This paper presents a study on the effect of reactor size on the microwave leaching outcome of copper from chalcopyrite in Fe2
(SO4)3?H2SO4 solution. Microwave leaching experiments were carried out in single mode cavity using reactors of two sizes (20
and 50 mm in diameter). The results of microwave experiments were compared with those obtained under conventional conditions.
It was found that the copper recovery obtained under microwave conditions in the large reactor is comparable to those obtained
conventionally. On the other hand, the copper recovery was higher when leaching was carried out in small reactor. It is suggested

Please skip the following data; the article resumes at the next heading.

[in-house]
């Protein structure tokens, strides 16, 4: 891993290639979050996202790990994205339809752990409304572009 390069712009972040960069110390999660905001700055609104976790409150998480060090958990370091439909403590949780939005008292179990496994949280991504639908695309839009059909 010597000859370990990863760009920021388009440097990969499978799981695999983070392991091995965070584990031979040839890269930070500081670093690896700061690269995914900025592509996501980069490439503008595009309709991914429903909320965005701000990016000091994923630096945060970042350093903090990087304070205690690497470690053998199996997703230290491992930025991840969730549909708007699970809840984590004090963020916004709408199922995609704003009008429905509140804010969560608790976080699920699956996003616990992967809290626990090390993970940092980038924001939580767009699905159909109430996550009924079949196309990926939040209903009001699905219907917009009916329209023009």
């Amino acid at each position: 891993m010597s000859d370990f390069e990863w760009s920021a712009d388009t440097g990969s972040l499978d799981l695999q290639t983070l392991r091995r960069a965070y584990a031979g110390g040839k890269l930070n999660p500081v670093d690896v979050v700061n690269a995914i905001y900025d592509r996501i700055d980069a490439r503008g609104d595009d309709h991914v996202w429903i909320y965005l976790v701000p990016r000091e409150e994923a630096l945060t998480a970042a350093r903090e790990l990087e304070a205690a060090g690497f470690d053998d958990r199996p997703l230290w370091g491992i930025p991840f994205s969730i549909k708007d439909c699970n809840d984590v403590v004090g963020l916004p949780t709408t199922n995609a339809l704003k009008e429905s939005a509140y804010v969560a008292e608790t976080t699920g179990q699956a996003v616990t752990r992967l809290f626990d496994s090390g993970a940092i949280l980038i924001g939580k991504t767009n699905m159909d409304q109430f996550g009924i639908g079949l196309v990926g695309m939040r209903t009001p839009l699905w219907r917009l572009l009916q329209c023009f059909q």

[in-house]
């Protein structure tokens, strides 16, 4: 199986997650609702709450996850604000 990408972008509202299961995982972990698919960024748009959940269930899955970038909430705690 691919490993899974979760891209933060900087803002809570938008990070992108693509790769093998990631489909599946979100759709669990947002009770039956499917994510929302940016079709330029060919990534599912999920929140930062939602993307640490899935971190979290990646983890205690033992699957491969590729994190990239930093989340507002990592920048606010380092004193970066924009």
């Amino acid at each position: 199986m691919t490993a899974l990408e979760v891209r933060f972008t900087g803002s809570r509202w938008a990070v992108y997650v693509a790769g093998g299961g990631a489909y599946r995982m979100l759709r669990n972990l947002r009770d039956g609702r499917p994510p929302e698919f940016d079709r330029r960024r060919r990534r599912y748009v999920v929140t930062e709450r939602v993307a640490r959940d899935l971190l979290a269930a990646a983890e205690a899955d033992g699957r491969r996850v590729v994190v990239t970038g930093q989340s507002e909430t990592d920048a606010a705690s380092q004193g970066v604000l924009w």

that the enhanced recovery in the small reactor is due to the selective heating of chalcopyrite coupled with the effect of microwave
penetration depth. Computational results also suggest that the portion of reactor volume affected by the high power density is
higher in the small reactor. Furthermore, microwave heating of ferric sulphate leaching solution in vessels of different sizes
suggests the presence of a super heated layer close to the vessel walls caused by a small penetration depth. Based on experimental
and modelling evidence the implications for the scale up for microwave leaching of chalcopyrite are discussed.